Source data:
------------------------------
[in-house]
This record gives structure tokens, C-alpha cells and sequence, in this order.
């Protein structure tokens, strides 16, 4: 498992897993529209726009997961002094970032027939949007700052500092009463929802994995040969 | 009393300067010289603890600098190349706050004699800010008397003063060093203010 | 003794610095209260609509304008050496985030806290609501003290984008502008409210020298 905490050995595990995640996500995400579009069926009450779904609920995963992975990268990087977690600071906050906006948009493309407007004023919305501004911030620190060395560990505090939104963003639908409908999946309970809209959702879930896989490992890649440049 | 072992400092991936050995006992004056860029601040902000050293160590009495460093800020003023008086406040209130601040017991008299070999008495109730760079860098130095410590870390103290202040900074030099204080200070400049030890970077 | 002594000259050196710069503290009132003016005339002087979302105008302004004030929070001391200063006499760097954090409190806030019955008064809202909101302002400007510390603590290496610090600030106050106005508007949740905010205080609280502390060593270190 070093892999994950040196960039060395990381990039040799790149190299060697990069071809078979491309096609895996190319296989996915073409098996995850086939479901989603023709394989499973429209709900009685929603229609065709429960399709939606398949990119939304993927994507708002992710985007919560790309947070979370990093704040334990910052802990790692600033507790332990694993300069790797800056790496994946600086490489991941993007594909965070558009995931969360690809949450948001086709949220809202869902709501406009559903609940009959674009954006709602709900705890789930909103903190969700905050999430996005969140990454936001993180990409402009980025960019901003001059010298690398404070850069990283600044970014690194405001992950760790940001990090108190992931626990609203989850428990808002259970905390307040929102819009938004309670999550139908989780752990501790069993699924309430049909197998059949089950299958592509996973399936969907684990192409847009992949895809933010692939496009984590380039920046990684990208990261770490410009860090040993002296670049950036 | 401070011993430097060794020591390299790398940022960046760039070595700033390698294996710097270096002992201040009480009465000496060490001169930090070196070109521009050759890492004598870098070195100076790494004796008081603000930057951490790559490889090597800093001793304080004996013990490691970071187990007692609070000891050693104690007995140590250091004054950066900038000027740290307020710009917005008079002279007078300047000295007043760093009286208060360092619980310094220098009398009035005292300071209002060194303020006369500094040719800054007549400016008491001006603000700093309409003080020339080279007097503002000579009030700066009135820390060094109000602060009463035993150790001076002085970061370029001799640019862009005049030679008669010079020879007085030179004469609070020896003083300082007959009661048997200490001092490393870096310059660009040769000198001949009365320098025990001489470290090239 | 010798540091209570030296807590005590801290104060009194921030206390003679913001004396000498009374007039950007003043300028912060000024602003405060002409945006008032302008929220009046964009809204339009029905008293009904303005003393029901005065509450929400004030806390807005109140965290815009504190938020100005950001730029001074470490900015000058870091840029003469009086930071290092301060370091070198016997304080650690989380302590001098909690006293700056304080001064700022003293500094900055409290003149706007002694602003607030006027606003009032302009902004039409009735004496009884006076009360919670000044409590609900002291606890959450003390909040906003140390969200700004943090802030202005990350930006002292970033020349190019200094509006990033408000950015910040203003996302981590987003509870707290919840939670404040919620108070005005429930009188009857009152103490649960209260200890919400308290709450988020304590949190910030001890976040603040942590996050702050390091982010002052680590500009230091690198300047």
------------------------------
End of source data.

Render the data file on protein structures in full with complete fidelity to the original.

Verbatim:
[in-house]
This record gives structure tokens, C-alpha cells and sequence, in this order.
């Protein structure tokens, strides 16, 4: 498992897993529209726009997961002094970032027939949007700052500092009463929802994995040969 | 009393300067010289603890600098190349706050004699800010008397003063060093203010 | 003794610095209260609509304008050496985030806290609501003290984008502008409210020298 905490050995595990995640996500995400579009069926009450779904609920995963992975990268990087977690600071906050906006948009493309407007004023919305501004911030620190060395560990505090939104963003639908409908999946309970809209959702879930896989490992890649440049 | 072992400092991936050995006992004056860029601040902000050293160590009495460093800020003023008086406040209130601040017991008299070999008495109730760079860098130095410590870390103290202040900074030099204080200070400049030890970077 | 002594000259050196710069503290009132003016005339002087979302105008302004004030929070001391200063006499760097954090409190806030019955008064809202909101302002400007510390603590290496610090600030106050106005508007949740905010205080609280502390060593270190 070093892999994950040196960039060395990381990039040799790149190299060697990069071809078979491309096609895996190319296989996915073409098996995850086939479901989603023709394989499973429209709900009685929603229609065709429960399709939606398949990119939304993927994507708002992710985007919560790309947070979370990093704040334990910052802990790692600033507790332990694993300069790797800056790496994946600086490489991941993007594909965070558009995931969360690809949450948001086709949220809202869902709501406009559903609940009959674009954006709602709900705890789930909103903190969700905050999430996005969140990454936001993180990409402009980025960019901003001059010298690398404070850069990283600044970014690194405001992950760790940001990090108190992931626990609203989850428990808002259970905390307040929102819009938004309670999550139908989780752990501790069993699924309430049909197998059949089950299958592509996973399936969907684990192409847009992949895809933010692939496009984590380039920046990684990208990261770490410009860090040993002296670049950036 | 401070011993430097060794020591390299790398940022960046760039070595700033390698294996710097270096002992201040009480009465000496060490001169930090070196070109521009050759890492004598870098070195100076790494004796008081603000930057951490790559490889090597800093001793304080004996013990490691970071187990007692609070000891050693104690007995140590250091004054950066900038000027740290307020710009917005008079002279007078300047000295007043760093009286208060360092619980310094220098009398009035005292300071209002060194303020006369500094040719800054007549400016008491001006603000700093309409003080020339080279007097503002000579009030700066009135820390060094109000602060009463035993150790001076002085970061370029001799640019862009005049030679008669010079020879007085030179004469609070020896003083300082007959009661048997200490001092490393870096310059660009040769000198001949009365320098025990001489470290090239 | 010798540091209570030296807590005590801290104060009194921030206390003679913001004396000498009374007039950007003043300028912060000024602003405060002409945006008032302008929220009046964009809204339009029905008293009904303005003393029901005065509450929400004030806390807005109140965290815009504190938020100005950001730029001074470490900015000058870091840029003469009086930071290092301060370091070198016997304080650690989380302590001098909690006293700056304080001064700022003293500094900055409290003149706007002694602003607030006027606003009032302009902004039409009735004496009884006076009360919670000044409590609900002291606890959450003390909040906003140390969200700004943090802030202005990350930006002292970033020349190019200094509006990033408000950015910040203003996302981590987003509870707290919840939670404040919620108070005005429930009188009857009152103490649960209260200890919400308290709450988020304590949190910030001890976040603040942590996050702050390091982010002052680590500009230091690198300047």